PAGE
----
+ Zofia Posmysz-Piasecka (23.08.1923 - 8.08.2022)
(Photo: Paweł Sawicki / Wikipedia)
We are saddened to announce that on Monday, August 8, 2022, in the morning, Zofia Posmysz-Piasecka, a writer and screenwriter, a former prisoner of the German Auschwitz, Ravensbrueck and Neustadt-Glewe camps, and a lady of the Order of the White Eagle, died in the Oświęcim hospice. She was strongly associated with the Centre for Dialogue and Prayer in Oświęcim.
Eternal rest grant her, O Lord, and let perpetual light shine upon her. May she rest in eternal peace. Amen.
Sermon at the funeral 08/18/2022, Fr. Manfred Deselaers
Dear Fans and Friends of Zofia Posmysz!
Zofia was born on August 23, 1923 in Krakow, she died on August 8, 2022 in the Oświęcim Hospice. She was almost 99 years old.
When the war broke out, she was a student at a trade school. She then participated in clandestine assemblies which was most likely the reason for her arrest on April 15, 1942. On May 30, she was sent to the German Auschwitz Birkenau camp. On May 2, 1945, she was liberated from the Neustadt-Glewe camp in Germany.
After the war, she returned to Poland and worked for Polish Radio. Over the years, she wrote several works on camp experiences. Until the last years of her life, she passed on her testimonies, and met, among others, with German youth.
So much for the biography ...
I am very honoured that, as a German priest, I can say a few words today.
The readings we have heard ( Ezek 36: 23-28 and Mt 22: 1-14) are from today’s liturgy, as Providence has given us.
The most important sentence for me is from the Book of the Prophet Ezekiel: “I will give you a new heart and put a new spirit within you; I will remove the heart of stone from you and I will give you a heart of flesh.”
And Jesus tells us today about God’s invitation to the feast of love, as well as our hardened hearts where we supposedly have more important matters to deal with.
Zofia as a young woman, with a sensitive heart made of flesh, was thrown into the brutal world of the camp, built by people with stone hearts. She survived with a wounded but strong heart. You can have a heart of flesh, wounded, but strong.
When life returns to normal after liberation, the memory of Auschwitz remains in the subconscious mind, because it is burnt into the heart.
If I remember correctly, Zofia said one day, “I was at the Place de la Concorde in Paris and I heard a German voice that reminded me of the voice of my camp Warden [Aufseherin]. I turned around, but it was a different person.”
From that moment on, however, Zofia wondered what would have happened had she really met her.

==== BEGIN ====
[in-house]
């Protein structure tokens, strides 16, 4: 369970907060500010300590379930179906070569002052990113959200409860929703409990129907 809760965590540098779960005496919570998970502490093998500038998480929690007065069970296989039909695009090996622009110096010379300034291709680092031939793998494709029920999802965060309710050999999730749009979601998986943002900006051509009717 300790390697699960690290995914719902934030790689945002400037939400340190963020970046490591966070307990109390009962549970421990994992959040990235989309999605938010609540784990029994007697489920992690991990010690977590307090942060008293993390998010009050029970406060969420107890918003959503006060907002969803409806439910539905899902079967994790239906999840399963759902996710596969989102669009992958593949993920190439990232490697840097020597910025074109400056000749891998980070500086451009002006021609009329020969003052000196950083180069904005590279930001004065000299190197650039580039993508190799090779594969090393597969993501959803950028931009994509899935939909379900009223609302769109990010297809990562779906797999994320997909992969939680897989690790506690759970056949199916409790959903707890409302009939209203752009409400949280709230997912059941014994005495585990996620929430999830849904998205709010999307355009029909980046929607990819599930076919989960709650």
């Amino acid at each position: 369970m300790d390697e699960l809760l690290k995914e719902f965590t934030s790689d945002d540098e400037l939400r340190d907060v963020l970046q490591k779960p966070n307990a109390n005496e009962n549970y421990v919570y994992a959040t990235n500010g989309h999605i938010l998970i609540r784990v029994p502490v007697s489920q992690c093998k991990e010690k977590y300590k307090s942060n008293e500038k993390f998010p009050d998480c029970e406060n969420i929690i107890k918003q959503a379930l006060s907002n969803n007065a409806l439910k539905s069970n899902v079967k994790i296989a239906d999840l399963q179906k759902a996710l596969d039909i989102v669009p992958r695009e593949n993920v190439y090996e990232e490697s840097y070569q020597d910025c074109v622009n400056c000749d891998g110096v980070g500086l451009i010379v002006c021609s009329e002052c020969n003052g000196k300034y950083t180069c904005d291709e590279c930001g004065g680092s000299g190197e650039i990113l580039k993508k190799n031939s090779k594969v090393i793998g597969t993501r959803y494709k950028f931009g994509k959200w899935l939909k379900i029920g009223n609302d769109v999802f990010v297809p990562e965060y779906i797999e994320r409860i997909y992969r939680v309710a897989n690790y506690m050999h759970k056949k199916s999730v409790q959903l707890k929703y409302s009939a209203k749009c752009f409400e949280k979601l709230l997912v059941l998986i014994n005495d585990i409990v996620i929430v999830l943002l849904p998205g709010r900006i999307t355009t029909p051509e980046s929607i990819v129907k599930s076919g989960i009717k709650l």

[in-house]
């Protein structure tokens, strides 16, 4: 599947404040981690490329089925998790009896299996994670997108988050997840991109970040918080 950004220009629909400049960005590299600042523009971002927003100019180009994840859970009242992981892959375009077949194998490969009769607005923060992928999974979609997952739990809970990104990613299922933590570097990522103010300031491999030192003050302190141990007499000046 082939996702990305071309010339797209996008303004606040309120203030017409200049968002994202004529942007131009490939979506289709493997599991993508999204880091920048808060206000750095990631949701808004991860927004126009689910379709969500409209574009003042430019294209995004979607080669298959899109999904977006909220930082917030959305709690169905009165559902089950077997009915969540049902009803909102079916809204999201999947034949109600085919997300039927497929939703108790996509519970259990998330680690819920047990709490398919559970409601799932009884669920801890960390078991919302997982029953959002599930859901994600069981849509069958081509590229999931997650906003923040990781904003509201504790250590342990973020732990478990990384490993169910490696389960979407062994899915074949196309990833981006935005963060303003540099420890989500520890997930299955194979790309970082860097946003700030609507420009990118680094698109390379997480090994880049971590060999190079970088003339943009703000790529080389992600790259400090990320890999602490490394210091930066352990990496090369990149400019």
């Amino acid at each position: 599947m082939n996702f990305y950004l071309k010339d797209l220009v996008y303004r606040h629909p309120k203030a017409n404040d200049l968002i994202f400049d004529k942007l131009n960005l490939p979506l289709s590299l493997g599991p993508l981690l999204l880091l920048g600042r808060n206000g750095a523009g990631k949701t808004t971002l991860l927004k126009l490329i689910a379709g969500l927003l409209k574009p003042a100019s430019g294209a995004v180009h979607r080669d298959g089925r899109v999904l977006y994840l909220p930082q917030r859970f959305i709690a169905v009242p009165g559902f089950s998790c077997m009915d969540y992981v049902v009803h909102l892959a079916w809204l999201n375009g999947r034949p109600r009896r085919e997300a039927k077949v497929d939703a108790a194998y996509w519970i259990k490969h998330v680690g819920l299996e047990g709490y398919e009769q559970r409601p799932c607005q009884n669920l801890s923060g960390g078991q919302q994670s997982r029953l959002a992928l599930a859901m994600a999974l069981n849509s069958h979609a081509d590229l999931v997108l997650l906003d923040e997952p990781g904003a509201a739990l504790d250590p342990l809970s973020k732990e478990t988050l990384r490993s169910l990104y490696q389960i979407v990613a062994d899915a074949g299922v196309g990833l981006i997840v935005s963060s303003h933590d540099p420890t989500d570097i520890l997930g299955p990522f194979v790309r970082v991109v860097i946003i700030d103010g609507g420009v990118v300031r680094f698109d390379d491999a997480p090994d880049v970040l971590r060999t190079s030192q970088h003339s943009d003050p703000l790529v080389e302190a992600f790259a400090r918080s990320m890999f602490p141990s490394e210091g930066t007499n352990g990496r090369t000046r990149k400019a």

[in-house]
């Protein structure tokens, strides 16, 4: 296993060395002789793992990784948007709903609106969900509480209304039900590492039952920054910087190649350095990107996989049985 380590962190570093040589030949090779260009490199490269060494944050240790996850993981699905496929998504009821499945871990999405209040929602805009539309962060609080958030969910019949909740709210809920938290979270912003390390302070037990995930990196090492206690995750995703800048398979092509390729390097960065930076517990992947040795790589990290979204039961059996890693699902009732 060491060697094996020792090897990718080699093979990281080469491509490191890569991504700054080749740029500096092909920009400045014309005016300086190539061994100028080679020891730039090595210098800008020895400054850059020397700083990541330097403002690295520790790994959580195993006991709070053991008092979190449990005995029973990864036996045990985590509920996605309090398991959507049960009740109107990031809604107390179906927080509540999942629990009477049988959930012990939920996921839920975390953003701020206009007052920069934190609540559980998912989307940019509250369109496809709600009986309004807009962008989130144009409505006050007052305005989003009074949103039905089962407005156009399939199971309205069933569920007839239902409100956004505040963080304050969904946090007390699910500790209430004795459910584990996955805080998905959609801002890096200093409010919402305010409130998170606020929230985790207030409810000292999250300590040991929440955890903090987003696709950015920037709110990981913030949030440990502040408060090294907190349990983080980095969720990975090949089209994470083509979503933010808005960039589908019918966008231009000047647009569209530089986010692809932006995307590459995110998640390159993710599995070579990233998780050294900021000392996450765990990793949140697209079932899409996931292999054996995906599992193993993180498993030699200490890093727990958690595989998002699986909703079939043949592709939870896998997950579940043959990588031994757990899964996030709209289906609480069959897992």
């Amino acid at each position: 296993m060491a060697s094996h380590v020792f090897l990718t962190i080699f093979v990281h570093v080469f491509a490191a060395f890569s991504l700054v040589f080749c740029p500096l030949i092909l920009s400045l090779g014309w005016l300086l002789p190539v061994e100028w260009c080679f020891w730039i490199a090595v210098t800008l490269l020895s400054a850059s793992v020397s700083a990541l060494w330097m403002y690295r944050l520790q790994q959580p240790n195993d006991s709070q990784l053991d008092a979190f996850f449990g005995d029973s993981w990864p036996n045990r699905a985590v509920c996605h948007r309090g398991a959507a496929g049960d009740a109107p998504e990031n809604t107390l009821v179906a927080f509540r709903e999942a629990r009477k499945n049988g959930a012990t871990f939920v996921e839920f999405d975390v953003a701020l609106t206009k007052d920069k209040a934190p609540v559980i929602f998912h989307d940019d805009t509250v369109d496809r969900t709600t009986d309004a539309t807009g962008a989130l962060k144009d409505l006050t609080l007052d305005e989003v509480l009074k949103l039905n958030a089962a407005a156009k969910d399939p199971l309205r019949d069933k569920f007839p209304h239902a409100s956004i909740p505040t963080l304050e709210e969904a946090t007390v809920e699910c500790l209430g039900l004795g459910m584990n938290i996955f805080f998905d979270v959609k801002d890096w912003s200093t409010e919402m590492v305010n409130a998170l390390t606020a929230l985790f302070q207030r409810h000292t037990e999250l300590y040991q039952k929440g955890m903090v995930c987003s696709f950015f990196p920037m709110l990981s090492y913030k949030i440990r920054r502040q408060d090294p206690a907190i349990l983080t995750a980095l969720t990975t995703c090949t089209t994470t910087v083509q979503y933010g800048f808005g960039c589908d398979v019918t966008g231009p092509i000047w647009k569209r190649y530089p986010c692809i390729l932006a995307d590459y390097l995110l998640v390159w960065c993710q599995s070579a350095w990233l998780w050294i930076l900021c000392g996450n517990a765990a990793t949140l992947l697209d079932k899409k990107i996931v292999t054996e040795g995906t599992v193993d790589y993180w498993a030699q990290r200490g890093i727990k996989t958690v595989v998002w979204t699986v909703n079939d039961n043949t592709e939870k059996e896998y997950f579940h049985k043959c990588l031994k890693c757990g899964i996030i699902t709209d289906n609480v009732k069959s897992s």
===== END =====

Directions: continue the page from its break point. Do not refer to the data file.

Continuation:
That is why she wrote the script for the radio broadcast “The Passenger from Cabin 54” about their meeting on a cruise ship, from which you cannot escape. It was not only about the Warden’s escape, but also about her own. Zofia did not want to run away from the difficult, painful memory. She faced it. This is what it means to have a strong heart. Later, a film, a book and finally the opera “The Passenger” were created on this basis.
I was at the Polish premiere of the opera “The Passenger” in 2010 at the Grand Theatre in Warsaw. Probably some of those present also remember this premiere. There was an ingenious set design: a cruise ship on the stage - the height of the balustrade halfway up the stage, behind which was the life of the tourists, talks over coffee, dances ... with time, during meetings and conversations, the memory of camp life returned from the subconsciousness.
The wall of the ship under the balustrade moved on the stage and we saw the Prisoners - we were in the camp. The cruise ship chimney was suddenly the chimney of the camp crematoria. Various situations from the life of the camp took place here, which were remembered by the protagonist.
At one point, she got a job as an accountant in the kitchen of the women’s camp. At that time, a prisoner from the men’s camp, who had a similar job in the kitchen, was sent to teach her accounting. At the third and last meeting, he secretly placed a medal in her hand, with the face of Christ on one side and the inscription “Oświęcim” surrounded by barbed wire on the other side. And he said that in difficult times she was to look at that face and think, “Let your will be done!”
These meetings, this “Christ of Auschwitz” were for her a light in the darkness. They changed her life internally, they strengthened her heart through the power of love, Tadeusz’s love and Christ’s love. With this strength and with this medal, she survived the camp. This memory of camp love and the medal of “Christ of Auschwitz” gave strength and accompanied Zofia until the end of her life.
However, despite the light in the dark, the reality of the camp remained terrible. Tadeusz Paolone Lisowski was shot on October 11, 1943.
When the opera ended, I remember, the applause began very slowly and timidly. How can the tragedy of Auschwitz be applauded? But still, the great actors had to be thanked for their enormous effort. Slowly there was more of this applause.
Then Zofia Posmysz went on stage. I will never forget it. I have never experienced anything like this before, to this day. Everyone stood up, and the applause did not end, I felt it lasted for 20 minutes.
She had defeated Auschwitz. “The Passenger” and, in a sense, her entire post-war life, is the victory of a heart of flesh over the hell of hearts of stone. How not to give thanks by an endless standing ovation?
10 days ago, on August 8, 2022, I received a text message from Helena Wisła from the Oświęcim Hospice:
“Zosia has passed away this morning!”
After a while she added:
“She flew silently like an Angel to Heaven!”
She was an angel among us.
Zofia, thank you! Zofia, pray for us!